When it comes to architecture, the US capital is known for its classical marble monuments and glassy towers. But you rarely see old and new in such close conjunction as in this adaptive reuse project by DC practice Shalom Baranes Associates.
The bold juxtaposition of antique brick and curvilinear glass was completed two years ago in the Mount Vernon Historic District, a fast-changing neighbourhood where many Victorian storefronts have seen better days, and the Historical Society now shares its listed Beaux-Arts building with an Apple Store. It has earned applause for its thoughtful consideration of past and future. And it’s skirted charges by critics of ‘ghastly facadism’ – projects of lesser skill, where audacious new constructions dwarf the preserved facades beneath.
Inside 665 New York Avenue NW, glass partitions and a soaring atrium bridge old and new to create a lofty work environment. The abundance of space – rare among the old rowhouse infrastructure east of the White House – is the most salient characteristic here. Visitors can move seamlessly between the old and new volumes on pristine marble floors and onto a rooftop terrace overlooking the Mall.
The real feat, however, is best viewed from the street, dating back to antebellum times and built up through the 1930s – a span of 100 years. In order to save 19 heritage-designated structures on the block bordered by New York Avenue, L Street, 6th Avenue and 7th Avenue, Baranes’ team consolidated them. That meant dismantling and rebuilding two buildings on New York Avenue to fill gaps further down one row and physically moving two others – one on New York and one on L Street.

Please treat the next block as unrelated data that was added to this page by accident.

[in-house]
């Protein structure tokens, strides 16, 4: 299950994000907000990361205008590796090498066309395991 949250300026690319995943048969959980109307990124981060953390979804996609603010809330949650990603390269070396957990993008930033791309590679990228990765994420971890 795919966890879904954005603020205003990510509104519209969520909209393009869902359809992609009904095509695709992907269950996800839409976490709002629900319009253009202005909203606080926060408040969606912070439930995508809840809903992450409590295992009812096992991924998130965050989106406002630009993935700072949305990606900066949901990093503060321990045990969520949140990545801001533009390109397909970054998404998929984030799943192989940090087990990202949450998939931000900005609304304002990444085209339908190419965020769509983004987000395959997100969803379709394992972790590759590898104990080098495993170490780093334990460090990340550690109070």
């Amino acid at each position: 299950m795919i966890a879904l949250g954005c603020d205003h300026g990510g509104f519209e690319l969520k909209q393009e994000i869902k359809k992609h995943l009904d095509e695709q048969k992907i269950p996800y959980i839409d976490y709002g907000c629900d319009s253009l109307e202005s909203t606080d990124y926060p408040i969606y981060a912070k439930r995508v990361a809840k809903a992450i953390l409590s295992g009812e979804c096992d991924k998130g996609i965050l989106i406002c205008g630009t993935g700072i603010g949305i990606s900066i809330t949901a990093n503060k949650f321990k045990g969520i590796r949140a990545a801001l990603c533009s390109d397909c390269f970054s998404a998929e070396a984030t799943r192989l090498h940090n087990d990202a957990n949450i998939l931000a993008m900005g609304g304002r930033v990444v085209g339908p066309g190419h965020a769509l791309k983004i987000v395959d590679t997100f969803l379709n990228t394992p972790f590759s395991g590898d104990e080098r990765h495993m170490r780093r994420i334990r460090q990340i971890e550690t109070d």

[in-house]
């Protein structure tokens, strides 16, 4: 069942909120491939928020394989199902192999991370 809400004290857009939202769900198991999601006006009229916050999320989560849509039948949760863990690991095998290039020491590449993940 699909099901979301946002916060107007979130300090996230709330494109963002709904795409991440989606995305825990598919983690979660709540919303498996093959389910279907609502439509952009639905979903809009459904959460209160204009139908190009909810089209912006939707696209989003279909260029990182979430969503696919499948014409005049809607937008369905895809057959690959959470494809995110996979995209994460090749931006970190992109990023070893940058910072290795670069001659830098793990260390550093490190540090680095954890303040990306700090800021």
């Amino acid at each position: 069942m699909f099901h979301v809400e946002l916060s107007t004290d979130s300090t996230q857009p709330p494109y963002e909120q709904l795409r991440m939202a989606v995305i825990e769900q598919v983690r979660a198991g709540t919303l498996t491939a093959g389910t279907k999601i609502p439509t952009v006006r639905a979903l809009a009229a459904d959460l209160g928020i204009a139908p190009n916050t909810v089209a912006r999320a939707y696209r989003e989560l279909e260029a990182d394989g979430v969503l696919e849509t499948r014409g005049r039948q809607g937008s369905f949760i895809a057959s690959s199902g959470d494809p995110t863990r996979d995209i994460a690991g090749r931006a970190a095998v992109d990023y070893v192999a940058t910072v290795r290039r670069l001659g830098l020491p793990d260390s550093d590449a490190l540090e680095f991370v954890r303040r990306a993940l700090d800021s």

Working with Davis Construction,Davis Construction, a firm known for its expertise in restorations in Georgetown and downtown DC, the team first stabilised the flooring and masonry of the two 19th-century houses, stiffening the structures with wood and steel frames. At the destination, they built foundations: 30-inch concrete podium slabs encased in steel caissons. They raised the buildings on hydraulic jacks and lowered them onto a temporary steel roll beam rail system. The preparation process took eight months to complete.
Then, in a single day, the buildings slid along on hydraulic push-rams into their new foundations. The engineering feat set local records. At 880 tonnes, the first building was the heaviest ever shifted to another location. At 1,100 tonnes, the second one beat the first.
The 7th Street frontage now features one of the larger intact ensembles of 1800s commercial buildings in Washington.
While architects restored and modernised the interiors, work began on the 11-storey glass office building within and the three-storey garage below. The main building comprises four interlocking volumes appended, on its west-facing side, with a wavy volume measuring 32 metres up and cantilevering over the heritage rooftops. This curved form steps down toward the intersection of 7th Street and New York Avenue, allowing for the outdoor terrace en route. From some vantage points, you can barely see the glass; at others, it comes right up to the pavement.
‘Curved elements contrast with and soften rectilinear forms both old and new,’ says Baranes principal Patrick Burkhart, who led the design effort.
Along the New York Avenue frontage, angled aluminium fins on the glass curtainwall appear to flip as you move around the building. The varied material balance – glass, aluminium, terracotta, brick – is familiar to historic architecture but applied in a modern idiom, accentuating the compatibility of historic and new.
‘My favourite aspect of this project,’ adds Burkhart, ‘is the integration of so many disparate elements in a manner that is discordant and harmonic at the same time. ‘The project is not a recreation but rather an interpretation of history that reflects the buildings’ ability to adapt to centuries. I think it is particularly evident in walking around the block where each street edge has a unique character and is never boring.’